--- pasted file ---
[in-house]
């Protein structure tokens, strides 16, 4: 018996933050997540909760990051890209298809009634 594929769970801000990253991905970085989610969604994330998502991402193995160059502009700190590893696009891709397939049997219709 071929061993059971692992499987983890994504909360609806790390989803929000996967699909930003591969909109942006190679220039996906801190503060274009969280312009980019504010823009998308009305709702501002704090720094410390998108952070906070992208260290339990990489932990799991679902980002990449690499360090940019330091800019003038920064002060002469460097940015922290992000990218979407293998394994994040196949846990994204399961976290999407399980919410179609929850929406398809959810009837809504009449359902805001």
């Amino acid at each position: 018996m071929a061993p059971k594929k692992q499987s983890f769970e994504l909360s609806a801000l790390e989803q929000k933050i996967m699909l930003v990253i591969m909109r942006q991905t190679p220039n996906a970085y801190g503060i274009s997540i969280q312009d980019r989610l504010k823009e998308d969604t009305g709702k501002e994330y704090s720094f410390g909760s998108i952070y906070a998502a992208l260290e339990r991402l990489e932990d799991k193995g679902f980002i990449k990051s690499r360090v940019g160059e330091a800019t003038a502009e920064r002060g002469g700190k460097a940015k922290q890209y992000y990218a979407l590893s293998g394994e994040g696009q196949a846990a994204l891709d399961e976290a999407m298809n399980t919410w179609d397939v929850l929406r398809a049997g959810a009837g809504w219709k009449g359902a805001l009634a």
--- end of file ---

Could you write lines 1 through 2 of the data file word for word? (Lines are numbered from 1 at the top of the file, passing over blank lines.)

[in-house]
């Protein structure tokens, strides 16, 4: 018996933050997540909760990051890209298809009634 594929769970801000990253991905970085989610969604994330998502991402193995160059502009700190590893696009891709397939049997219709 071929061993059971692992499987983890994504909360609806790390989803929000996967699909930003591969909109942006190679220039996906801190503060274009969280312009980019504010823009998308009305709702501002704090720094410390998108952070906070992208260290339990990489932990799991679902980002990449690499360090940019330091800019003038920064002060002469460097940015922290992000990218979407293998394994994040196949846990994204399961976290999407399980919410179609929850929406398809959810009837809504009449359902805001």